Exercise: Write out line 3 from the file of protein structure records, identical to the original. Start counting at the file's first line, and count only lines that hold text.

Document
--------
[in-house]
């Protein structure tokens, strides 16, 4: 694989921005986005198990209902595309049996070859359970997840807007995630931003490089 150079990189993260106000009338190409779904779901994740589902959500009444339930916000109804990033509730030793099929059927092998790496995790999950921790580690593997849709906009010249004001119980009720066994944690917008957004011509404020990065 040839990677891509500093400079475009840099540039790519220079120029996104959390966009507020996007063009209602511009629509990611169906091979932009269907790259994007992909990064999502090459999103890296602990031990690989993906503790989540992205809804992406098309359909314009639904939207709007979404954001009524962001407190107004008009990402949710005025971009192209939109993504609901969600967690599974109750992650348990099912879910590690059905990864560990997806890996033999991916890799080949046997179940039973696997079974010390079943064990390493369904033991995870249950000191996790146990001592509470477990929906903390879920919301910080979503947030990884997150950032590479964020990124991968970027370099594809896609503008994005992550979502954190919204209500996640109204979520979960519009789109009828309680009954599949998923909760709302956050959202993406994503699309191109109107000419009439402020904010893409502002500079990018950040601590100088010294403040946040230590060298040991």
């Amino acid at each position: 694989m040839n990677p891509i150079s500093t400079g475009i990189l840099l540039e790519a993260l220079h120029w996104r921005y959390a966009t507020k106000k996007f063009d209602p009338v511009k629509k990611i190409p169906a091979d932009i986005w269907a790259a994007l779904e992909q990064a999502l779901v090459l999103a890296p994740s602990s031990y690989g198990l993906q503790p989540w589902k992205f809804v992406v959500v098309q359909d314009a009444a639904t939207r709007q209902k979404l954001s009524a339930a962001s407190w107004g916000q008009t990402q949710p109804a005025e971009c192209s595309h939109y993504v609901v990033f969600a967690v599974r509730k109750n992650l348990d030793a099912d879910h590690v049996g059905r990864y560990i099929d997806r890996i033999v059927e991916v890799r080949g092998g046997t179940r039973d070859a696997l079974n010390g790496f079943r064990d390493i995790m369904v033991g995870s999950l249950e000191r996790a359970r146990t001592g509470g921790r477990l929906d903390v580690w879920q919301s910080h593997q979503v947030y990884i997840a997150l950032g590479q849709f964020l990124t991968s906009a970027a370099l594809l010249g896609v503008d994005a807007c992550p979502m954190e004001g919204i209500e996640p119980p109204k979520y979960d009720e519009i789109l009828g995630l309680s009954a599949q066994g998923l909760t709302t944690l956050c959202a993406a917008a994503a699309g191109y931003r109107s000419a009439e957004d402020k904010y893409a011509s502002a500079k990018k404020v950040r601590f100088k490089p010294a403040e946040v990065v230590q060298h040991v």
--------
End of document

């Amino acid at each position: 694989m040839n990677p891509i150079s500093t400079g475009i990189l840099l540039e790519a993260l220079h120029w996104r921005y959390a966009t507020k106000k996007f063009d209602p009338v511009k629509k990611i190409p169906a091979d932009i986005w269907a790259a994007l779904e992909q990064a999502l779901v090459l999103a890296p994740s602990s031990y690989g198990l993906q503790p989540w589902k992205f809804v992406v959500v098309q359909d314009a009444a639904t939207r709007q209902k979404l954001s009524a339930a962001s407190w107004g916000q008009t990402q949710p109804a005025e971009c192209s595309h939109y993504v609901v990033f969600a967690v599974r509730k109750n992650l348990d030793a099912d879910h590690v049996g059905r990864y560990i099929d997806r890996i033999v059927e991916v890799r080949g092998g046997t179940r039973d070859a696997l079974n010390g790496f079943r064990d390493i995790m369904v033991g995870s999950l249950e000191r996790a359970r146990t001592g509470g921790r477990l929906d903390v580690w879920q919301s910080h593997q979503v947030y990884i997840a997150l950032g590479q849709f964020l990124t991968s906009a970027a370099l594809l010249g896609v503008d994005a807007c992550p979502m954190e004001g919204i209500e996640p119980p109204k979520y979960d009720e519009i789109l009828g995630l309680s009954a599949q066994g998923l909760t709302t944690l956050c959202a993406a917008a994503a699309g191109y931003r109107s000419a009439e957004d402020k904010y893409a011509s502002a500079k990018k404020v950040r601590f100088k490089p010294a403040e946040v990065v230590q060298h040991v």